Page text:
In November, Fresh Energy’s science policy director J. Drake Hamilton will be participating in the annual international climate negotiations in Bonn, Germany. Find out what’s happening.
J. Drake Hamilton
Minnesota Updates Cost of Air Pollution from Power Plants
Today, in a victory for public health, clean air, and homegrown clean energy, the Minnesota Public Utilities Commission (PUC) updated calculations to reflect the true cost that air pollution imposes on Minnesotans.
New cost-effective, clean energy for Otter Tail Power customers
On March 16, 2017, the Minnesota Public Utilities Commission (PUC) approved Otter Tail Power Company’s new 15-year Resource Plan, affirming that additional clean energy investments are a good bet for the utility’s customers.
Missed opportunity for clean energy as gas plant bill moves forward
Today, Governor Dayton signed a bill into law that allows Xcel Energy to build a natural gas plant in Becker, Minnesota. Though Fresh Energy believes that the bill is a missed opportunity to pursue even greater investments in local clean energy sources like wind, solar, and energy efficiency, we are hopeful that Xcel will bring plans for the proposed plant to the Public Utilities Commission for careful review.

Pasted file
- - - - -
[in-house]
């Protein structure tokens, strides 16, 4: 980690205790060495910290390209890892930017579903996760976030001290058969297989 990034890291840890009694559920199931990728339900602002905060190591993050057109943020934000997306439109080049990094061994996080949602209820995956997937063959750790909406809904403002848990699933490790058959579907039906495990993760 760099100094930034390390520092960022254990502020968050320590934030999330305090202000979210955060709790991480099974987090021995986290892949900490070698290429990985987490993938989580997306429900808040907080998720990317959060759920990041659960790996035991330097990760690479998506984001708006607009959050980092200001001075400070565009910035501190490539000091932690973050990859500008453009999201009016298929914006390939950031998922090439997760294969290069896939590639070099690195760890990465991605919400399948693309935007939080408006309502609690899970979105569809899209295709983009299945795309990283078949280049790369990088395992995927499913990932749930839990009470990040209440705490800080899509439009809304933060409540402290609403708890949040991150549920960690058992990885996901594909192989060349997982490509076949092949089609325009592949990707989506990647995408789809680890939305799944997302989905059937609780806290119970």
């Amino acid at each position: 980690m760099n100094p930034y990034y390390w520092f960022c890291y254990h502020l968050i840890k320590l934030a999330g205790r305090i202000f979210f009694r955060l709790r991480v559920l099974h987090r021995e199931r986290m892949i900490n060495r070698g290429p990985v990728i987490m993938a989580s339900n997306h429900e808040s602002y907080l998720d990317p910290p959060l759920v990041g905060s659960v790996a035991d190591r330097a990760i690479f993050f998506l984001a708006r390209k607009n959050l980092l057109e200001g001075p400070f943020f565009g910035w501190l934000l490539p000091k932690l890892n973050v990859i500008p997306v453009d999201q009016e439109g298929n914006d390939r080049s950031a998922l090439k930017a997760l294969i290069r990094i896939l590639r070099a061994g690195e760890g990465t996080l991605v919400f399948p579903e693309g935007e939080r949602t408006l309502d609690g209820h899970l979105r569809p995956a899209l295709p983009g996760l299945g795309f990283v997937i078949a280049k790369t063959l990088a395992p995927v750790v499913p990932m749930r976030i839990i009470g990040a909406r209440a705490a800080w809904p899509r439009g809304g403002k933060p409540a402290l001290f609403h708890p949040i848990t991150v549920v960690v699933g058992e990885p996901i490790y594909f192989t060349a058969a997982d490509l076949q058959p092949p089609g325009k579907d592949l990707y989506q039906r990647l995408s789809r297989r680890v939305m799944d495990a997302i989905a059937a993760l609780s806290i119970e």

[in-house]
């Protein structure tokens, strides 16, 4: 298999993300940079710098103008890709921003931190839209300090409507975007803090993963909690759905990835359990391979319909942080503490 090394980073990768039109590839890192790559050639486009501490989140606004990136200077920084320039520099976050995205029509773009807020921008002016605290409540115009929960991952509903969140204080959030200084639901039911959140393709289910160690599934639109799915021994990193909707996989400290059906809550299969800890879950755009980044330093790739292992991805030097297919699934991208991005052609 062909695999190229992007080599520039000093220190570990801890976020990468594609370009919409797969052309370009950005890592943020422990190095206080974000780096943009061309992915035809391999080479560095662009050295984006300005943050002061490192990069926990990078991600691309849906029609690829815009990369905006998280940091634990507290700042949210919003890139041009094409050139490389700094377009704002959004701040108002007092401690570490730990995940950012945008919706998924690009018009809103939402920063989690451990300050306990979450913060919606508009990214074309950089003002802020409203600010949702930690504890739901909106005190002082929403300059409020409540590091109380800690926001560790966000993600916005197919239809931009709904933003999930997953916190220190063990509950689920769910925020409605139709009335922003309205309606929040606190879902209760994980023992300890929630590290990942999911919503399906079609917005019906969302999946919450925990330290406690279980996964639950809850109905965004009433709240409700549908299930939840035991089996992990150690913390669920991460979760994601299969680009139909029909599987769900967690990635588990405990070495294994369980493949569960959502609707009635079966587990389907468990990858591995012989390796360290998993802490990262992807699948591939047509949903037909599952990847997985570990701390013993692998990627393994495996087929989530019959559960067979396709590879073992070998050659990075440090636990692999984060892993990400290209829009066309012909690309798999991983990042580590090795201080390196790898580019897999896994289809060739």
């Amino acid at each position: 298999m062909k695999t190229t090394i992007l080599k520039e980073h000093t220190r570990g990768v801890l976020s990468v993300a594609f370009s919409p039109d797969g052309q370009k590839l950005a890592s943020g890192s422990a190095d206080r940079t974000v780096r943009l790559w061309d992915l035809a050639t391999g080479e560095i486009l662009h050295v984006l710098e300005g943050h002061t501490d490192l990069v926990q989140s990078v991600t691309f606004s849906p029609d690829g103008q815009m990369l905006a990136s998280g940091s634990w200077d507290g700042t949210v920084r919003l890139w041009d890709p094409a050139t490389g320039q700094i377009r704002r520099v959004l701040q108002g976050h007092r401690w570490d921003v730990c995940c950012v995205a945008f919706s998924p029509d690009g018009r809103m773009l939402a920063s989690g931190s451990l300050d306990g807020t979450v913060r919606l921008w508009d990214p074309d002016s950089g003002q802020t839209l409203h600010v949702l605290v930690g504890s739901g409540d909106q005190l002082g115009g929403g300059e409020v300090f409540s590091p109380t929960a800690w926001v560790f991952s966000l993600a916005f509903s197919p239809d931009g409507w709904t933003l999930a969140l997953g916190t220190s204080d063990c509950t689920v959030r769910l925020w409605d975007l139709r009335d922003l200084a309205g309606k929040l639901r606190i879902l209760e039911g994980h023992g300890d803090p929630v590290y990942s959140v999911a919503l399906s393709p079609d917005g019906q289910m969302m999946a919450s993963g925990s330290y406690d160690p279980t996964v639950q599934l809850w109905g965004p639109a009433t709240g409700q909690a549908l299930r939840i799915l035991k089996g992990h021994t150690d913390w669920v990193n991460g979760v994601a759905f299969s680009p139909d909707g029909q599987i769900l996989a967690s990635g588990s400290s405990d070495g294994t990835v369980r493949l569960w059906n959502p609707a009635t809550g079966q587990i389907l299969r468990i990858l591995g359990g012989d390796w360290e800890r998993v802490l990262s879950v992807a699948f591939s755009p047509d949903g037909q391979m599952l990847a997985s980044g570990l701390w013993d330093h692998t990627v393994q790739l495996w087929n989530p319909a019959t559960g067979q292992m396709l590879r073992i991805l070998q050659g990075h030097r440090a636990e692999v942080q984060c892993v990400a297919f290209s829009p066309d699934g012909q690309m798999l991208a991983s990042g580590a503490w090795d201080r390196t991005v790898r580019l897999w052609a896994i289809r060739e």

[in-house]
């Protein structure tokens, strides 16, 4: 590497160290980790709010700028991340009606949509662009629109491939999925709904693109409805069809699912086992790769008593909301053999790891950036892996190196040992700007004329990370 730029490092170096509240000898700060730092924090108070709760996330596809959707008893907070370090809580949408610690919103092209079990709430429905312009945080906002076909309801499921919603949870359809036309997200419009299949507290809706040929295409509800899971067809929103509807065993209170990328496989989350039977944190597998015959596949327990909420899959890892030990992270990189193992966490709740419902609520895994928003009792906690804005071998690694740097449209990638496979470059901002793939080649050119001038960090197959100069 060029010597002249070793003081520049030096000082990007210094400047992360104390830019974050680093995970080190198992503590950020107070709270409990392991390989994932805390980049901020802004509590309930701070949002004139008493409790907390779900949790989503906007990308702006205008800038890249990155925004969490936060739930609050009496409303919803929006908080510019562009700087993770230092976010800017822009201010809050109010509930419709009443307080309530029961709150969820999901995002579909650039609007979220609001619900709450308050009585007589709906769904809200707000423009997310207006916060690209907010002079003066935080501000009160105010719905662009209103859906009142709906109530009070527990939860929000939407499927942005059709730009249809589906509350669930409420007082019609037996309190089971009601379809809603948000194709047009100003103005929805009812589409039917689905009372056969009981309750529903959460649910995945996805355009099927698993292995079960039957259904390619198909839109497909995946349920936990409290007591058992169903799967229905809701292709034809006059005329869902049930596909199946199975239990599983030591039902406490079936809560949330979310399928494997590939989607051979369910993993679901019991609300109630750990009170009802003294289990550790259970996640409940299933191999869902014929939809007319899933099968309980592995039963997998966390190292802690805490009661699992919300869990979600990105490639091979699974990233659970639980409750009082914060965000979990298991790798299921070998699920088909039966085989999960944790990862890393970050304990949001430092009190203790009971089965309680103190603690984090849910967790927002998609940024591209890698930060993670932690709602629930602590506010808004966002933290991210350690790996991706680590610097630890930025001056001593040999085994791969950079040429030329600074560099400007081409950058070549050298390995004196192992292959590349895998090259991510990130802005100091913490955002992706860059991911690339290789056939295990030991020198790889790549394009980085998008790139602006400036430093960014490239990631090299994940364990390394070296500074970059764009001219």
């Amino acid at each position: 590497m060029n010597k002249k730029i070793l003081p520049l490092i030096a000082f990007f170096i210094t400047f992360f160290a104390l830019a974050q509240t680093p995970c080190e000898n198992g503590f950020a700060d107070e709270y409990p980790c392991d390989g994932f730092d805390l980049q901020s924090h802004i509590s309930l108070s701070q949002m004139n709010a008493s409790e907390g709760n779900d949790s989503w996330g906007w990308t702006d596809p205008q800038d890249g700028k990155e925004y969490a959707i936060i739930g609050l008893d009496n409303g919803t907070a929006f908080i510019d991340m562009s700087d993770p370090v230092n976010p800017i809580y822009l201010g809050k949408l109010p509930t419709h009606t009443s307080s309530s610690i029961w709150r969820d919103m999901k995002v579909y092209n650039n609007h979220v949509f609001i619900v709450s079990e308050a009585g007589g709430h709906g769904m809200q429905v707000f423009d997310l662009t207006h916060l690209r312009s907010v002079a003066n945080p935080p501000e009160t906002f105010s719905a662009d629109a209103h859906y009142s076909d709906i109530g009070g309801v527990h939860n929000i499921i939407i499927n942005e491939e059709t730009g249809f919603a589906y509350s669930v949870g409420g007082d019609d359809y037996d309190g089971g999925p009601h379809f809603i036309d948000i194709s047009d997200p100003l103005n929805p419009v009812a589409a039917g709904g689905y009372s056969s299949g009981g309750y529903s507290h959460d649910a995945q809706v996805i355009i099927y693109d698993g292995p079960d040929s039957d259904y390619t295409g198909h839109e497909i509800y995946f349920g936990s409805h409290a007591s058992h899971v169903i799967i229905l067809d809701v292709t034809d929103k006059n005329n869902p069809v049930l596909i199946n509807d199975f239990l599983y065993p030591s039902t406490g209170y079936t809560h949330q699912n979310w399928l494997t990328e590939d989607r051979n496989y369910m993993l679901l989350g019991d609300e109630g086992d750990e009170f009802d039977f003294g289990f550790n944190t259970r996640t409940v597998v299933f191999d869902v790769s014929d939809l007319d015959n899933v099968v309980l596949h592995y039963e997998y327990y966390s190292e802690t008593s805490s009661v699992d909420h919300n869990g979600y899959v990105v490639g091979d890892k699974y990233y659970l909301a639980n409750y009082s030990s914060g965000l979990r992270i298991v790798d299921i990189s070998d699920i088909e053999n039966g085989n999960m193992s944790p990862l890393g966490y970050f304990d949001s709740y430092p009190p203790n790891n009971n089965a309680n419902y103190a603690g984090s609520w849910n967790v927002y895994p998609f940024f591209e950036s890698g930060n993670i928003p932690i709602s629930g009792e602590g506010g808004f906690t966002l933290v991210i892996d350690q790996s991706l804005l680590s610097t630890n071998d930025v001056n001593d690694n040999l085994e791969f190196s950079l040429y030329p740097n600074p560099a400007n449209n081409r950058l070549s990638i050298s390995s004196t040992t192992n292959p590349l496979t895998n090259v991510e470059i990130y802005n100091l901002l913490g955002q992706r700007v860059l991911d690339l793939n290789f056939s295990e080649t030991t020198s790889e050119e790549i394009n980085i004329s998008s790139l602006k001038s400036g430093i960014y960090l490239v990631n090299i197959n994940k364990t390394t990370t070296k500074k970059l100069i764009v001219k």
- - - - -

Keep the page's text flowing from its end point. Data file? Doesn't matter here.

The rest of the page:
Minnesota Power to retire two coal plants
Today, Minnesota Power based in Duluth announced their decision to retire two older coal-burning power plants, Boswell 1 and 2 in Cohasset, MN, near Grand Rapids, by the end of 2018. Fresh Energy and our clean energy partners advocated that these units appear to be no longer economic to run, with cleaner energy available and cheaper. Regulators at the Minnesota Public Utilities Commission (PUC) on June 9, 2016 evaluated the economics of running these older units with needed additional pollution controls, compared to other cleaner, cheaper options for meeting energy needs, and the PUC agreed with us.
How the historic decision to transform Xcel Energy’s electricity was made
Working directly with Xcel and with our “Clean Energy Organizations”, or CEO, partnership, Fresh Energy used for the first time in Minnesota the same utility inputs and modeling Xcel uses. We analyzed options for closing the Sherco 1 and 2 coal plants and replacing them with vast amounts of cost-effective energy efficiency, wind, and solar power. Our independent analysis demonstrated that Xcel’s cheapest course of action—and the lowest in carbon—was the retirement and replacement of these two units, which are the biggest sources of global warming pollution in the Upper Midwest. Xcel agreed with our analysis, and completely revised its 15-year plan to reflect those economic opportunities. Fresh Energy applauds the unanimous Minnesota Public Utilities Commission decision to modify and approve Xcel’s 15-year Resource Plan as the affordable, reliable, and clean path forward for Minnesota customers.